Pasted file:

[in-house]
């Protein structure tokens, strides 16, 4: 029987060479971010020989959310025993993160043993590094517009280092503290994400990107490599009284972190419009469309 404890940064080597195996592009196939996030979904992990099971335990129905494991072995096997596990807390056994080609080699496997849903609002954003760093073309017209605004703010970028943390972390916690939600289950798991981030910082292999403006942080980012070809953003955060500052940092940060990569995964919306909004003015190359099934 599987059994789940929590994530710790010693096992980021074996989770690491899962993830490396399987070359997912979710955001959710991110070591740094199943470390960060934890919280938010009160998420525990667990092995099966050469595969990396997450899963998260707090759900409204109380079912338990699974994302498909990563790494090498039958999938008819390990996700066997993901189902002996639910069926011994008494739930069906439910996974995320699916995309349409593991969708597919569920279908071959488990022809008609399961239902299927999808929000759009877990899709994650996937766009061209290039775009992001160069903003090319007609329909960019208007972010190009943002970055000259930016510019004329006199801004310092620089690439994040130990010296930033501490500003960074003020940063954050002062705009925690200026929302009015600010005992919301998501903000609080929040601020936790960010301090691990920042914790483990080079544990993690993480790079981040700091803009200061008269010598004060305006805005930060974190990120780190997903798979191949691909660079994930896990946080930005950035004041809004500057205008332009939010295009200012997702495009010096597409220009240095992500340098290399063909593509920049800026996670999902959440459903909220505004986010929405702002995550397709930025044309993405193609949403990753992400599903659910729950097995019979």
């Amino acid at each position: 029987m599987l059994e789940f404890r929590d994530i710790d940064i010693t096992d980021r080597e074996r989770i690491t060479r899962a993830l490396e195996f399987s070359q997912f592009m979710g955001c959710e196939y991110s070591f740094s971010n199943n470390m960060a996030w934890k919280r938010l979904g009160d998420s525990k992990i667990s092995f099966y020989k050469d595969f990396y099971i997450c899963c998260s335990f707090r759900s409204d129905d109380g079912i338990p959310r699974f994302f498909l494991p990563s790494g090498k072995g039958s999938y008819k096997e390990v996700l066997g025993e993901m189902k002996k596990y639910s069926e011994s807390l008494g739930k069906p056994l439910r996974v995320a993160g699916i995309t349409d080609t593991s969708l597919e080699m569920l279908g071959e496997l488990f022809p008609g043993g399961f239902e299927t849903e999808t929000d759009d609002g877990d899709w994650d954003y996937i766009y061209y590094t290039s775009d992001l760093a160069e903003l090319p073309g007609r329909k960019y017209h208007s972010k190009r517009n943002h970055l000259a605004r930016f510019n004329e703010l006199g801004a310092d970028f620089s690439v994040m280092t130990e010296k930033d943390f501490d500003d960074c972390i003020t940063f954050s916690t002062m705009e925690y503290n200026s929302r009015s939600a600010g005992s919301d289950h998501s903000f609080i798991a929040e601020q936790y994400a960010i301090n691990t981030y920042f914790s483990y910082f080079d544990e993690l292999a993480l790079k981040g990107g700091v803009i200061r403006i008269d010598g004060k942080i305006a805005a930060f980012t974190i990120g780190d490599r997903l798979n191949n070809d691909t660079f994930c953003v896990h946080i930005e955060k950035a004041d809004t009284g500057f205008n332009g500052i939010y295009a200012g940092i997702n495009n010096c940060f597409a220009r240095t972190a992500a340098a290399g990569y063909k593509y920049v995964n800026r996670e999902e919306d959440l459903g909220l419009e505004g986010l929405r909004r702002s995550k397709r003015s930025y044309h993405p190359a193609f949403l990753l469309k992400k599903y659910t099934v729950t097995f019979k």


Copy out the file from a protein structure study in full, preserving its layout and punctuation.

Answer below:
[in-house]
């Protein structure tokens, strides 16, 4: 029987060479971010020989959310025993993160043993590094517009280092503290994400990107490599009284972190419009469309 404890940064080597195996592009196939996030979904992990099971335990129905494991072995096997596990807390056994080609080699496997849903609002954003760093073309017209605004703010970028943390972390916690939600289950798991981030910082292999403006942080980012070809953003955060500052940092940060990569995964919306909004003015190359099934 599987059994789940929590994530710790010693096992980021074996989770690491899962993830490396399987070359997912979710955001959710991110070591740094199943470390960060934890919280938010009160998420525990667990092995099966050469595969990396997450899963998260707090759900409204109380079912338990699974994302498909990563790494090498039958999938008819390990996700066997993901189902002996639910069926011994008494739930069906439910996974995320699916995309349409593991969708597919569920279908071959488990022809008609399961239902299927999808929000759009877990899709994650996937766009061209290039775009992001160069903003090319007609329909960019208007972010190009943002970055000259930016510019004329006199801004310092620089690439994040130990010296930033501490500003960074003020940063954050002062705009925690200026929302009015600010005992919301998501903000609080929040601020936790960010301090691990920042914790483990080079544990993690993480790079981040700091803009200061008269010598004060305006805005930060974190990120780190997903798979191949691909660079994930896990946080930005950035004041809004500057205008332009939010295009200012997702495009010096597409220009240095992500340098290399063909593509920049800026996670999902959440459903909220505004986010929405702002995550397709930025044309993405193609949403990753992400599903659910729950097995019979």
């Amino acid at each position: 029987m599987l059994e789940f404890r929590d994530i710790d940064i010693t096992d980021r080597e074996r989770i690491t060479r899962a993830l490396e195996f399987s070359q997912f592009m979710g955001c959710e196939y991110s070591f740094s971010n199943n470390m960060a996030w934890k919280r938010l979904g009160d998420s525990k992990i667990s092995f099966y020989k050469d595969f990396y099971i997450c899963c998260s335990f707090r759900s409204d129905d109380g079912i338990p959310r699974f994302f498909l494991p990563s790494g090498k072995g039958s999938y008819k096997e390990v996700l066997g025993e993901m189902k002996k596990y639910s069926e011994s807390l008494g739930k069906p056994l439910r996974v995320a993160g699916i995309t349409d080609t593991s969708l597919e080699m569920l279908g071959e496997l488990f022809p008609g043993g399961f239902e299927t849903e999808t929000d759009d609002g877990d899709w994650d954003y996937i766009y061209y590094t290039s775009d992001l760093a160069e903003l090319p073309g007609r329909k960019y017209h208007s972010k190009r517009n943002h970055l000259a605004r930016f510019n004329e703010l006199g801004a310092d970028f620089s690439v994040m280092t130990e010296k930033d943390f501490d500003d960074c972390i003020t940063f954050s916690t002062m705009e925690y503290n200026s929302r009015s939600a600010g005992s919301d289950h998501s903000f609080i798991a929040e601020q936790y994400a960010i301090n691990t981030y920042f914790s483990y910082f080079d544990e993690l292999a993480l790079k981040g990107g700091v803009i200061r403006i008269d010598g004060k942080i305006a805005a930060f980012t974190i990120g780190d490599r997903l798979n191949n070809d691909t660079f994930c953003v896990h946080i930005e955060k950035a004041d809004t009284g500057f205008n332009g500052i939010y295009a200012g940092i997702n495009n010096c940060f597409a220009r240095t972190a992500a340098a290399g990569y063909k593509y920049v995964n800026r996670e999902e919306d959440l459903g909220l419009e505004g986010l929405r909004r702002s995550k397709r003015s930025y044309h993405p190359a193609f949403l990753l469309k992400k599903y659910t099934v729950t097995f019979k």